Amphibolites define a particular set of temperature and pressure conditions known as the "Amphibolite Facies". However, caution must be applied here before embarking on metamorphic mapping based on amphibolites alone.
Firstly, for an (ortho)amphibolite to be classed as a metamorphic amphibolite, it must be certain that the amphibole in the rock is a
progrademetamorphic product, and not a retrograde metamorphic product. For instance, actinoliteamphibole is a common product of retrograde metamorphism of basalts at (upper) greenschistfacies conditions. Often, this will take on the crystal form and habit of the original protolith assemblage; actinolite pseudomorphically replacing pyroxeneis an indication that the amphibolite may not represent a peak metamorphic grade in the amphibolite facies. Actinolite schists are often the result of hydrothermalalteration or metasomatism, and thus may not, necessarily, be a good indicator of metamorphic conditions when taken in isolation.
Secondly, the microstructure and crystal size of the rock must be appropriate. Amphibolite Facies conditions are experienced at temperatures in excess of 500 °C and pressures in excess of 1.2 GPa, well within the ductile deformation field. You should expect to find a gneissic texture somewhere nearby, if not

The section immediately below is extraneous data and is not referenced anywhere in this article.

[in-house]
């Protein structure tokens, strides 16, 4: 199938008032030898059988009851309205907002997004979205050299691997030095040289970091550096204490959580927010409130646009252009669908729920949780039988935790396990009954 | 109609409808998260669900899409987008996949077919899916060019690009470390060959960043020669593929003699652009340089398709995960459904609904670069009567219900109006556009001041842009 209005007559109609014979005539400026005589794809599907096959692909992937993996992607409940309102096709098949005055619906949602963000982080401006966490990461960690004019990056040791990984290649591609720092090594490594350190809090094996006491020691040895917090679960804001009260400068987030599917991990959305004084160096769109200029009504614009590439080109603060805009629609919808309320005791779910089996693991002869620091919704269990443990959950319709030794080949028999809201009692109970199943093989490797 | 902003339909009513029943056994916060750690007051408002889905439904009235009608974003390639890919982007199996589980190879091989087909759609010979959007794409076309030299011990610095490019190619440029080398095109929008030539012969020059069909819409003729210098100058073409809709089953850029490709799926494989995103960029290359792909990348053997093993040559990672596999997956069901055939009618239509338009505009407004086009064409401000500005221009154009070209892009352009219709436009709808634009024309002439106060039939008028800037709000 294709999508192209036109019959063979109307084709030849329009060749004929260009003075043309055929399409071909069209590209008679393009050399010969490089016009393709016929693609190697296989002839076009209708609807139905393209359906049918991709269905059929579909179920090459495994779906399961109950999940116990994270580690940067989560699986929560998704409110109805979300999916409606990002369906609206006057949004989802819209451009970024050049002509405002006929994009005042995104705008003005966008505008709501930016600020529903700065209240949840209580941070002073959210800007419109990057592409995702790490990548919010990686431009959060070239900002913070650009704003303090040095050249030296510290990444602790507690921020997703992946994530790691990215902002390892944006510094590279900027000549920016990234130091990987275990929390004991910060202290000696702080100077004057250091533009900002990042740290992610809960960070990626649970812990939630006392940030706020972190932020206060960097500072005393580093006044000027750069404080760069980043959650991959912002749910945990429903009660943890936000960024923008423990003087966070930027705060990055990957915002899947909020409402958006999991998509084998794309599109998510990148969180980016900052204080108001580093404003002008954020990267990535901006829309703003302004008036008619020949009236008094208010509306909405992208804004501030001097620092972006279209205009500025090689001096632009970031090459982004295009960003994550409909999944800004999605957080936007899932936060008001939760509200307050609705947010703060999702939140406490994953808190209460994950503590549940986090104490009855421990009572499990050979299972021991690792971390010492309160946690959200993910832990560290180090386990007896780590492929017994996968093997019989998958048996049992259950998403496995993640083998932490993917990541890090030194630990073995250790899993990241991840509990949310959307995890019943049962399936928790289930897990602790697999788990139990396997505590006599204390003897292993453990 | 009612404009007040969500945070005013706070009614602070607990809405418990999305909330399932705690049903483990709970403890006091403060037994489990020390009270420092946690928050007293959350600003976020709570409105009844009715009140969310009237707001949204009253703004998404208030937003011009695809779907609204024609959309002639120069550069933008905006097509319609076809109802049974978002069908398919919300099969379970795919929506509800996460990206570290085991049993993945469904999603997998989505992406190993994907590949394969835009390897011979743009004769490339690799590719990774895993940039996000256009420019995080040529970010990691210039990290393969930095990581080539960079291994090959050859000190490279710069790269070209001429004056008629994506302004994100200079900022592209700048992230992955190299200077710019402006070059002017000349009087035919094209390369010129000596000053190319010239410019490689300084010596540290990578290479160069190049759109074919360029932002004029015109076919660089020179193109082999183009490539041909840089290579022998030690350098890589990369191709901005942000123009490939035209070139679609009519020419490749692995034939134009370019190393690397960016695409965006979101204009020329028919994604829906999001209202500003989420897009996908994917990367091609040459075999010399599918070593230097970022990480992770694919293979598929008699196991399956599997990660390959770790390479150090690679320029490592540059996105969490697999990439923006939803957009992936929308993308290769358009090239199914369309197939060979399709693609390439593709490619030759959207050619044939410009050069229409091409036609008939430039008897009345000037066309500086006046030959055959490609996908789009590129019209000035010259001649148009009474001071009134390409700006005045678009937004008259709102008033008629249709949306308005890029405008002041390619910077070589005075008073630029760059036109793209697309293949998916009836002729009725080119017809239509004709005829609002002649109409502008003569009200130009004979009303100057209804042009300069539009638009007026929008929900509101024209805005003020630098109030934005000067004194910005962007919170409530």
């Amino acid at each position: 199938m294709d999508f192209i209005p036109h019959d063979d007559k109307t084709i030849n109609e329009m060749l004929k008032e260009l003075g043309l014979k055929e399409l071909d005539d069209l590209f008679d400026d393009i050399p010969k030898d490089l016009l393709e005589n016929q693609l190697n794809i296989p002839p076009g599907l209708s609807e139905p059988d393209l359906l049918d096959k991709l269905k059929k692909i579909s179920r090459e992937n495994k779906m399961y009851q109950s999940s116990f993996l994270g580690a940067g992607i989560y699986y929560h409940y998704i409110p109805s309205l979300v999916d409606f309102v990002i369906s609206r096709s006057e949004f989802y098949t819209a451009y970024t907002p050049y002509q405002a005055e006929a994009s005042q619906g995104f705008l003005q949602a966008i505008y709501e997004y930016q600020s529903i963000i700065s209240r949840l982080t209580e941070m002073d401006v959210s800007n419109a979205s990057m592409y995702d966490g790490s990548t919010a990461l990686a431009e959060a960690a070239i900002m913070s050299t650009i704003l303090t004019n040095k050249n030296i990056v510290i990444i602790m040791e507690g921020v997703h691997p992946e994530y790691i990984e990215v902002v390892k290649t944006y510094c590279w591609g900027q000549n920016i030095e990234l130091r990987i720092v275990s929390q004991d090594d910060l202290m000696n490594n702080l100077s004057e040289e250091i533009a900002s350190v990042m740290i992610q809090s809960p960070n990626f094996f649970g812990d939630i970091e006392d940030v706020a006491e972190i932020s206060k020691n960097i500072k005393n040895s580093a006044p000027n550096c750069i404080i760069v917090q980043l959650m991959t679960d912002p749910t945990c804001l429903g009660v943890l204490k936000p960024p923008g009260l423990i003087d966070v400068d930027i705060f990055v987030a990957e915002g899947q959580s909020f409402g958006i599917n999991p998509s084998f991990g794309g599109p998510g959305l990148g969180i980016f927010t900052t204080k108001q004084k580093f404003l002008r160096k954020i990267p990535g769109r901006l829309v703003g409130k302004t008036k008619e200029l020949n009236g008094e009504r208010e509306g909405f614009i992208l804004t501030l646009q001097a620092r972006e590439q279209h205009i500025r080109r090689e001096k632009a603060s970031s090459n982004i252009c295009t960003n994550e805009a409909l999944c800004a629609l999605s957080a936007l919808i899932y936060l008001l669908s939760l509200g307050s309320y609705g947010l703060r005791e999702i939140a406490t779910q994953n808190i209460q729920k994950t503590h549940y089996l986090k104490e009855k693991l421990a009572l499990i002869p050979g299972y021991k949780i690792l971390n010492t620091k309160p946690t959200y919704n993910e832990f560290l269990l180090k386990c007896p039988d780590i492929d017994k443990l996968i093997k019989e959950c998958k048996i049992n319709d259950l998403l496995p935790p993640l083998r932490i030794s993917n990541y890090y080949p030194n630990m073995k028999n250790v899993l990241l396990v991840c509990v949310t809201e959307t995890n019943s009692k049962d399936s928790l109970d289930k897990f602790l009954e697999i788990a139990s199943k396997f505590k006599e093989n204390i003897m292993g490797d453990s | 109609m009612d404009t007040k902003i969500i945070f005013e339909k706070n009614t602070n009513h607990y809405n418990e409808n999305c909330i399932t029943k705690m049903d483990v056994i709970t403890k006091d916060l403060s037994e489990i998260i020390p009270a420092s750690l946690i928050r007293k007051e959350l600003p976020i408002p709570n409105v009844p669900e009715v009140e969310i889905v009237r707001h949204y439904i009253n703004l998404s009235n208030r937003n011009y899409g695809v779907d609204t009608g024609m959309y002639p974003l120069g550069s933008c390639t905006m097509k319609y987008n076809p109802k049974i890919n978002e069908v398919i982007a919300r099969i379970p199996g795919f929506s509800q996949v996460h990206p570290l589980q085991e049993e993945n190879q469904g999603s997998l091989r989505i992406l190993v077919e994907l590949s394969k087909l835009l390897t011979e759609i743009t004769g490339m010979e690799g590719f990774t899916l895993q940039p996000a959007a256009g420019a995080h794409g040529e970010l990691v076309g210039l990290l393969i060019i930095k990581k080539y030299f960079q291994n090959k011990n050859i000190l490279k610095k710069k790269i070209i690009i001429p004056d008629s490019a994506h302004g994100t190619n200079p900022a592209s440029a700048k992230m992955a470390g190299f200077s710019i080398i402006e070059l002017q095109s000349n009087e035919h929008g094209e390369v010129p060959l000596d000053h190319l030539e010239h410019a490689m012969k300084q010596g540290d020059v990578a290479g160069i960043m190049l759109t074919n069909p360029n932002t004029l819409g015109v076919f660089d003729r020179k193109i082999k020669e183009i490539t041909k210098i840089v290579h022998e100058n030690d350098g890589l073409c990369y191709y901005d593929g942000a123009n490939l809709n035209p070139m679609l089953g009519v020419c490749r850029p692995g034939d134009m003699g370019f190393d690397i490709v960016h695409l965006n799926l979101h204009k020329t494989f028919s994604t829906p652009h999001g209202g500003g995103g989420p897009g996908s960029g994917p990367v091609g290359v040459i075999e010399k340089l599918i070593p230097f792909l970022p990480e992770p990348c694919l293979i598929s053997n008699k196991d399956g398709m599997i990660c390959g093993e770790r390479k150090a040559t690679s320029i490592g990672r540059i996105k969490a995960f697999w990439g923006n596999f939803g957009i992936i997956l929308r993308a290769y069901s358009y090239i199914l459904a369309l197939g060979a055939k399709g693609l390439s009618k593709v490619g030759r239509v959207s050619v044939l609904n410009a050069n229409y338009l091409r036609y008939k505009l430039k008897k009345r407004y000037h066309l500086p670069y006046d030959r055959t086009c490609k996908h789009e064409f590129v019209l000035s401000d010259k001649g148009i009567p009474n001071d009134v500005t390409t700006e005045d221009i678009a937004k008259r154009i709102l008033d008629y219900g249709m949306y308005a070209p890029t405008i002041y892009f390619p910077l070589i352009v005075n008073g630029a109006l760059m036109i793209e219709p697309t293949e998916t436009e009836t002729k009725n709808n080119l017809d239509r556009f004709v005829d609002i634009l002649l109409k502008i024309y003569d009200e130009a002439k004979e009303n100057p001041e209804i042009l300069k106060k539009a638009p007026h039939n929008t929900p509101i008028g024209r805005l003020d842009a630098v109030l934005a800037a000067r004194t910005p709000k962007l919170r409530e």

mylonitezones, foliations and ductile behaviour, including stretching lineations.
While it is not impossible to find remnant protolith mineralogy, this is rare. More common is to find
phenocrysts of pyroxene, olivine, plagioclaseand even magmatic amphibole such as pargasiterhombohedra, pseudomorphed by hornblendeamphibole. Original magmatic textures, especially crude magmatic layering in layered intrusions, is often preserved, though this may require imaginative and persistent study.
Amphibolite facies equilibrium mineral assemblages of various protolith rock types are laid out below;
* Basalt Ortho-amphibolite; hornblende/actinolite +/- albite +/- biotite +/- quartz +/- accessories; often remnant
greenschistfacies assemblages including, notably, chlorite
* Sedimentary para-amphibolite; hornblende/actinolite +/- albite +/- biotite +/- quartz +/- garnet (calcite +/- wollastonite)
* High-magnesia basalts; as ortho-amphibolite, but may contain
anthophyllite, a Mg-rich amphibole
* Ultramafic rocks;
tremolite, asbestiform amphibole, talc, pyroxene, wollastonite, prograde metamorphic olivine(rarely)
* Pelites; quartz,
orthoclase+/- albite, +/- biotite +/- actinolite +/- garnet +/- staurolite+/- sillimanite
Amphibolite facies is usually a product of "Barrovian Facies Sequence" or advanced "Abukuma Facies Sequence" metamorphic trajectories. Amphibolite facies is a result of continuing burial and thermal heating after
Greenschist faciesis exceeded.
Further burial and metamorphic compression (but little extra heat) will lead to
Granulite Faciesmetamorphism; it is rare to see much more advanced heating because the majority of rocks begin melting in excess of 650 to 700 degrees celsius in the presence of water. In dry rocks, however, additional heat (and burial) may result in Eclogite Faciesconditions.